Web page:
In recent decades, the exclusion of many people with disabilities from society has been recognized as a human rights issue, resulting from social barriers rather than the individual’s inability to participate. This transition from a social welfare perspective to a rights-based approach has brought about a focus on improving access to education and skills training, reflected in legislation all over the world.
The Declaration on Employment and Poverty in Africa1, 2004 commits African
Union (AU) members to ensure equal opportunities for disabled persons by
implementing the African Decade of Disabled Persons and, to that end,
developing policies and national programmes that favour full participation of
persons with disabilities and their families in social, political and economic
development. The Plan of Action for the implementation of the commitments
made in this Declaration prioritizes the targeting and empowering of vulnerable groups such as persons with disabilities, through education, skills training entrepreneurship, among other recommended actions.
The move towards a human rights approach to disability issues and away from a social welfare or charity approach is also reflected in ILO’s Convention
concerning Vocational Rehabilitation and Employment of Disabled Persons
(No. 159) of 1983, now ratified by 78 countries. Convention No. 159 requires
States to develop a national policy concerning vocational rehabilitation and
employment of persons with disabilities based on the principles of equality of
opportunity and equal treatment, and to promote community involvement and
mainstreaming where possible. Malawi ratified ILO Convention No. 159 in 1986
and is making progress in developing rights-based legislation concerning disabled persons by drafting (2004) a new Disability Bill to replace the Handicapped Persons Act of 1971.
The trend towards a rights-based approach and full inclusion of disabled persons in society has gained momentum worldwide with the decision by the United Nations General Assembly to develop a Convention to Protect and Promote the Rights and Dignity of Persons with Disabilities, a process which is currently underway. Representatives of Malawi have also taken part in the negotiations of this Convention.
Given the emerging trend towards a rights-based approach to disability issues in Malawi, and the support provided to this by the AU Declaration in the broader context of Africa, it is timely to examine legal provisions concerning the training and employment of disabled persons and their implementation, and to identify steps which may be needed to improve opportunities for disabled persons seeking to acquire marketable skills, find a decent job or set up a viable business.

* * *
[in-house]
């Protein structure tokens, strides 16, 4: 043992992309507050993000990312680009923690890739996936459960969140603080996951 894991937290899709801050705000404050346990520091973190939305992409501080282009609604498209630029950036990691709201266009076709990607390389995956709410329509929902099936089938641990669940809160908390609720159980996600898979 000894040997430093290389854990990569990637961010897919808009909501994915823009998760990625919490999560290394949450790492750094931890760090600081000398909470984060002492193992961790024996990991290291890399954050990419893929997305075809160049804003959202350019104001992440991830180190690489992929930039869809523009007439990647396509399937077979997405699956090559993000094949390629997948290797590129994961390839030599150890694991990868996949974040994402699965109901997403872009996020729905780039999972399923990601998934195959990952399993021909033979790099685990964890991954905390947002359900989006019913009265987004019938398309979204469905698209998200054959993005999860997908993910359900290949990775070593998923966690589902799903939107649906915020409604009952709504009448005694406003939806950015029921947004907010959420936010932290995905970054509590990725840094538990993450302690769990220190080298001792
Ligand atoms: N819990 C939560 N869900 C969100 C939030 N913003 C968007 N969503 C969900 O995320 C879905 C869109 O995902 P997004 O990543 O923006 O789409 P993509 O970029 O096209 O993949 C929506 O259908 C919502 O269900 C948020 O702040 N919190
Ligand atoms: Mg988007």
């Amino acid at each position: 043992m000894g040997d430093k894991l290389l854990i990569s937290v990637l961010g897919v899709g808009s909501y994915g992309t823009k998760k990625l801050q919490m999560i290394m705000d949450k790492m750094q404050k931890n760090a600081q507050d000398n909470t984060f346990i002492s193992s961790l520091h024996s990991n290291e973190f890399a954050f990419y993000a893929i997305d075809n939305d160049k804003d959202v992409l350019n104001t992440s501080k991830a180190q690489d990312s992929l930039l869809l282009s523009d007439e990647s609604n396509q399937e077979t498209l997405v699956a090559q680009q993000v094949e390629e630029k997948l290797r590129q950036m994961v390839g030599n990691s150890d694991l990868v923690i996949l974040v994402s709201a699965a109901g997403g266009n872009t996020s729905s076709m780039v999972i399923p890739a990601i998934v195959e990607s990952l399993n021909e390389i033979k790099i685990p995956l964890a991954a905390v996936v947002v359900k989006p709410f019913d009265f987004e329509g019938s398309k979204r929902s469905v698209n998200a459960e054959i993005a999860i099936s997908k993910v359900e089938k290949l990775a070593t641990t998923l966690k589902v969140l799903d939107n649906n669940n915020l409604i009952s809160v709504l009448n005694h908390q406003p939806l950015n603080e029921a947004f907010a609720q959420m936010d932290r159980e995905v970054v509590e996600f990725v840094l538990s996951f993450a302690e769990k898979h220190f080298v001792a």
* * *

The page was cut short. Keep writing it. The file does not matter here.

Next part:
This workshop, ‘‘People with Disabilities: Pathways to Decent Work”, 16-17
May 2006, provided the opportunity to commence such a review. The workshop
was linked to two ILO projects in Malawi. One of these projects, Promoting the
Employability and Employment of People with Disabilities through Effective
Legislation, funded by the Government of Ireland, seeks to promote training and employment opportunities for disabled people by supporting selected national governments to enhance the effectiveness of existing laws and policies or to develop new laws reflecting a rights-based approach. As part of this project, a country profile has been prepared, describing the laws and policies in place in Malawi which set the framework for training and employment opportunities and examining available evidence on implementation measures and their impact. This country profile was one of the key background documents for the review to take place at the workshop.
The second project, Strategies for Skills Acquisition and Work for Persons with
Disabilities in Southern Africa, funded by the Government of Flanders, aims to
enhance skills acquisition by disabled persons by identifying effective strategies to provide vocational skills and real work opportunities to youth and adults with disabilities by governments, Non-Governmental Organizations (NGOs), disabled persons’ organizations (DPOs) and Community-Based Rehabilitation (CBR) programmes. A national survey on skills acquisition by people with disabilities was conducted by the Malawi Federation of the Disabled (FEDOMA) and Platform for Disability and Development Cooperation (PHOS) as part of this project. A preliminary report on key issues in skills development for people with disabilities in Malawi, incorporating the main survey and case study findings, formed the second key document for the workshop.